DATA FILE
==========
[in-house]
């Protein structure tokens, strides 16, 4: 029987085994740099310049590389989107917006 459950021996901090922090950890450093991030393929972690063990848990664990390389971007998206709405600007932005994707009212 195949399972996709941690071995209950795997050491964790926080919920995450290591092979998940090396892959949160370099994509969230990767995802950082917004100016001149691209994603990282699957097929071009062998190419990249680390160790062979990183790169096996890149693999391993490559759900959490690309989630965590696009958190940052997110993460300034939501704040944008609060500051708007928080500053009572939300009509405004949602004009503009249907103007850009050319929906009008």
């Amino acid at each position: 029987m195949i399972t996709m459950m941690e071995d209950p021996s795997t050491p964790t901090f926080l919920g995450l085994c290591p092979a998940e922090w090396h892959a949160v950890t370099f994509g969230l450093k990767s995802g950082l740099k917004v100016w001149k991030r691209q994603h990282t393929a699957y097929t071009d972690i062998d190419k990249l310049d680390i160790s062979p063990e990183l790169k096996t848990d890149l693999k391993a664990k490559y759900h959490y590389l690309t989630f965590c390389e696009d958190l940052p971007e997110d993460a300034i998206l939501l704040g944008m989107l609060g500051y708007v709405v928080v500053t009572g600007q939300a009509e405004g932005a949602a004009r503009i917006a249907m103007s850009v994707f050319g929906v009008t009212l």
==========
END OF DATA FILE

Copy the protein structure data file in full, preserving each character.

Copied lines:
[in-house]
């Protein structure tokens, strides 16, 4: 029987085994740099310049590389989107917006 459950021996901090922090950890450093991030393929972690063990848990664990390389971007998206709405600007932005994707009212 195949399972996709941690071995209950795997050491964790926080919920995450290591092979998940090396892959949160370099994509969230990767995802950082917004100016001149691209994603990282699957097929071009062998190419990249680390160790062979990183790169096996890149693999391993490559759900959490690309989630965590696009958190940052997110993460300034939501704040944008609060500051708007928080500053009572939300009509405004949602004009503009249907103007850009050319929906009008």
């Amino acid at each position: 029987m195949i399972t996709m459950m941690e071995d209950p021996s795997t050491p964790t901090f926080l919920g995450l085994c290591p092979a998940e922090w090396h892959a949160v950890t370099f994509g969230l450093k990767s995802g950082l740099k917004v100016w001149k991030r691209q994603h990282t393929a699957y097929t071009d972690i062998d190419k990249l310049d680390i160790s062979p063990e990183l790169k096996t848990d890149l693999k391993a664990k490559y759900h959490y590389l690309t989630f965590c390389e696009d958190l940052p971007e997110d993460a300034i998206l939501l704040g944008m989107l609060g500051y708007v709405v928080v500053t009572g600007q939300a009509e405004g932005a949602a004009r503009i917006a249907m103007s850009v994707f050319g929906v009008t009212l």